Chevrolet Tahoe Review

Chevrolet Tahoe Review

Suggested Tahoe MSRP

$47,215 SHOP

Average Tahoe Used Price

$41,551 SEARCH Review Score

Best SUV Review Ranking    95/100

Chevrolet Tahoe Stats


SUV MPG Reivew
16 City
23 Highway


SUV Horsepower Reivew
355 HP
383 Torque

0-60 Time

SUV 0 to 60 Reivew
7.5 Seconds
19 to 100mph


SUV Drivetrain Review

RWD or 4WD


The Tahoe has long been a staple of the suburban driveway. For good reason, few SUVs blend luxury, comfort, and utility with commanding road presence like the Tahoe can. It’s a safe, solid family vehicle capable of towing your toys and tots alike. With a powerful V8 and whisper quiet cabin, it’s one of our favorite SUVs for road trips and it may just become yours as well.


To be frank, there are many mid-size SUVs on the market that provide equal seating and cargo capacity that are much more livable. They get better gas mileage, handle better, and are easier to maneuver in parking lots. The Tahoe distinguishes itself in its ability to tow. If you don’t need to tow, then the Tahoe isn’t much of a value proposition. You should consider the Traverse which has larger cargo capacity, improved efficiency and is much easier to drive. A Premier trimmed Traverse is several thousand cheaper than a base Tahoe and a leather-trimmed Travers can be had for 10,000 dollars less than the base Tahoe.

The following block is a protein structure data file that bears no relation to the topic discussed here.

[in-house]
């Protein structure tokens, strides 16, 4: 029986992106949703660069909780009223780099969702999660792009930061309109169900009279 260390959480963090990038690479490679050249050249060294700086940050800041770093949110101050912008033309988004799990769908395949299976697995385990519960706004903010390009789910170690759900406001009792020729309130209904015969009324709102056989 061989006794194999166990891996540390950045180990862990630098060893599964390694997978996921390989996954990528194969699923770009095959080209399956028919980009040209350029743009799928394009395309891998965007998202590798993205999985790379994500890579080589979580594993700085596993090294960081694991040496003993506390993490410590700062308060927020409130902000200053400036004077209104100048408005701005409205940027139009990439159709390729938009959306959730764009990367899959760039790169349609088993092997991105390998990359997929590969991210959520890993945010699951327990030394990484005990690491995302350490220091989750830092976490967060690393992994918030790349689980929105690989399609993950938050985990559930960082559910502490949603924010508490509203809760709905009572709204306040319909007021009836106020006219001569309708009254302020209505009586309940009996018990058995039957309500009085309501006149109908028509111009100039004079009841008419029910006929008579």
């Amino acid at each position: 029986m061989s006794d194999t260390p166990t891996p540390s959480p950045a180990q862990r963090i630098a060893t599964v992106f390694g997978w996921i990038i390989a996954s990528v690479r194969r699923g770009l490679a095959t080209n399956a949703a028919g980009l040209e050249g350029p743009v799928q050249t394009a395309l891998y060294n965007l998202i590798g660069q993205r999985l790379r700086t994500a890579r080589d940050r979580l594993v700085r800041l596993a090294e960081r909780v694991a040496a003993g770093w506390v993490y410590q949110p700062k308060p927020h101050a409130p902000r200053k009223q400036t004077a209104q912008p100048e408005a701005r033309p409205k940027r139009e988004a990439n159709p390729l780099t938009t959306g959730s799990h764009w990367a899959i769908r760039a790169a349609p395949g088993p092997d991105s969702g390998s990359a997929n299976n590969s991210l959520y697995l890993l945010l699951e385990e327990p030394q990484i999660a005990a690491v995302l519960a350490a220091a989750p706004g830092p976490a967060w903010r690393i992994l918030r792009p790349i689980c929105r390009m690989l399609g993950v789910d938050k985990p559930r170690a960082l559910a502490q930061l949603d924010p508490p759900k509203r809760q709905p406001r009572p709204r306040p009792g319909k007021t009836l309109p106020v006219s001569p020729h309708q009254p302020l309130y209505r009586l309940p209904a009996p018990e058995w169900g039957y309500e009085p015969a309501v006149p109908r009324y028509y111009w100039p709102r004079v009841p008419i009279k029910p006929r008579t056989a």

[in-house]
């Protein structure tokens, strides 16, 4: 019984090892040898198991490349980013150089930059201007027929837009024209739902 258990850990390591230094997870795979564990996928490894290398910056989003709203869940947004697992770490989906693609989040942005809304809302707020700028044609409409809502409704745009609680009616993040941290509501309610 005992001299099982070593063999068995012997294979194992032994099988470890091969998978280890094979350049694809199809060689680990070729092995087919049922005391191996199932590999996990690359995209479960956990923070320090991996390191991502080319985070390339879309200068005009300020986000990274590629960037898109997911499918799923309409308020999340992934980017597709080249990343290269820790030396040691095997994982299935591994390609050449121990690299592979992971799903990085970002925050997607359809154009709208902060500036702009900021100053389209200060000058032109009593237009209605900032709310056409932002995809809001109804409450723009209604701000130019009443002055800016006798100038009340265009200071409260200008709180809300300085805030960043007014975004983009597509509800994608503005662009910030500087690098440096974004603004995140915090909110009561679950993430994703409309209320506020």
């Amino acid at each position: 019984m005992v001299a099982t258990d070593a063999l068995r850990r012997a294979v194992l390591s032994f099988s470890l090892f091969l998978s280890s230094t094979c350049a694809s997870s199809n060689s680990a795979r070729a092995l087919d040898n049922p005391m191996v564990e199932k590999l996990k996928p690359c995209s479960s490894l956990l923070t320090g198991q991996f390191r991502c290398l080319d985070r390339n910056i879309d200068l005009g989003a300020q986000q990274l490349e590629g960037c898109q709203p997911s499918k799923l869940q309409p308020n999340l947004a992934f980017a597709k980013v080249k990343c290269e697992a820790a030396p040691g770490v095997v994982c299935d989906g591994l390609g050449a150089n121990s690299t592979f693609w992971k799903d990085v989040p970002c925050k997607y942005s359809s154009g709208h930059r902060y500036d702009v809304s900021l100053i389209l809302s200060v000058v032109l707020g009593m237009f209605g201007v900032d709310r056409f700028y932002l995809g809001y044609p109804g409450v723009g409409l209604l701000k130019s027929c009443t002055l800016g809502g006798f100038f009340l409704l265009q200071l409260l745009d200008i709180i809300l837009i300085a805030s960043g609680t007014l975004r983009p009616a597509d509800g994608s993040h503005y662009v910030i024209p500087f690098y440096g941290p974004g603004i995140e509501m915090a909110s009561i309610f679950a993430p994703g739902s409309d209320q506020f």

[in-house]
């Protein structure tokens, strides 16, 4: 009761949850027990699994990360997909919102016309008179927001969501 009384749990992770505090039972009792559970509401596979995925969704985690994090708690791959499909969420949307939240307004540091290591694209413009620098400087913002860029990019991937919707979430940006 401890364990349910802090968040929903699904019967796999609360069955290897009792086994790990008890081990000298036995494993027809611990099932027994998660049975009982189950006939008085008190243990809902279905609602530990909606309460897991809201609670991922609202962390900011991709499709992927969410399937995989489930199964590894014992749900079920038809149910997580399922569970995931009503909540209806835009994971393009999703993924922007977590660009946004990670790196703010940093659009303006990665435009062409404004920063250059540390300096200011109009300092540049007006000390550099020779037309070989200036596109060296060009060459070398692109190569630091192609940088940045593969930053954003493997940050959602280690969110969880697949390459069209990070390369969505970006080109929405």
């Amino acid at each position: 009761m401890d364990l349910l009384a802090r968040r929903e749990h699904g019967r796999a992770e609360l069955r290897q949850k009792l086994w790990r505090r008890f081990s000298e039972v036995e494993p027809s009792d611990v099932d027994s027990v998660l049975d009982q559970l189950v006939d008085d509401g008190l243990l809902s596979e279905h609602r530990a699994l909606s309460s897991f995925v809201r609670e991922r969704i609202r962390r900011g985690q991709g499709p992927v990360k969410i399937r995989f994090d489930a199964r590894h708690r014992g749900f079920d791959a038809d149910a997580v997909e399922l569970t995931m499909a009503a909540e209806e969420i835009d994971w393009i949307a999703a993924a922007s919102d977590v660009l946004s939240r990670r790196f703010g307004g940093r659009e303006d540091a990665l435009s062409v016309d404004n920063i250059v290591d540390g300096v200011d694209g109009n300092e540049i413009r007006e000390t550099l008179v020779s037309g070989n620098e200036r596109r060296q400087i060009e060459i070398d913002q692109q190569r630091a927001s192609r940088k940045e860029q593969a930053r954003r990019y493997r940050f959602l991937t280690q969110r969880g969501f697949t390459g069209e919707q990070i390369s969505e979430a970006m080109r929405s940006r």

For its size, the Tahoe is a surprisingly quick SUV in a straight line. The 5.3 Liter V8 makes 355 horsepower and hustles the nearly 3-ton truck from naught to sixty in just 7.5 seconds. Many much smaller SUVs are slower. However, the driving dynamics in the Tahoe are vastly different from much of the market today. Most SUVs are now built on car-based platforms. The Tahoe is a body on frame design based on the Chevy Silverado.

The truck roots cause the Tahoe to handle, well, like a truck. This means the Chevy is neither agile nor nimble. Cornering causes massive amounts of body roll. However, the Tahoe wasn’t built to offer sedan-like performance. It was built for truck-like utility. The Tahoe excels at towing. WIth a towing capacity higher than its weight, and an optional package that increases ability, few SUVs are as capable while trailering. The max trailering package adds a sturdier axle and a trailer brake controller for more serious towing. The Tahoe’s size makes it a great highway cruiser and excellent for road trips. If you mainly drive in this city, there are better-suited alternatives with an equal seating capacity that handle better while using less fuel.


Inside the Tahoe, you will find an impressive cabin. The base models use cloth-wrapped seats, but upgrade to the LT model and higher and you will find excellent leather trimmed seats that are both comfortable and supportive. The interior is incredibly quiet, thanks to acoustic glass and triple door seals. Recent models receive Chevy’s excellent MyLink infotainment system with an intuitive app-based interface. The standard rearview camera makes parking this brute much easier. Standard OnStar 4G LTE keeps the whole family connected. The base model arrives equipped with three benches, allowing seating for up to 9. The LT trim is available with a second-row bench, or buckets at additional cost. These configurations seat 8 or 7, respectively.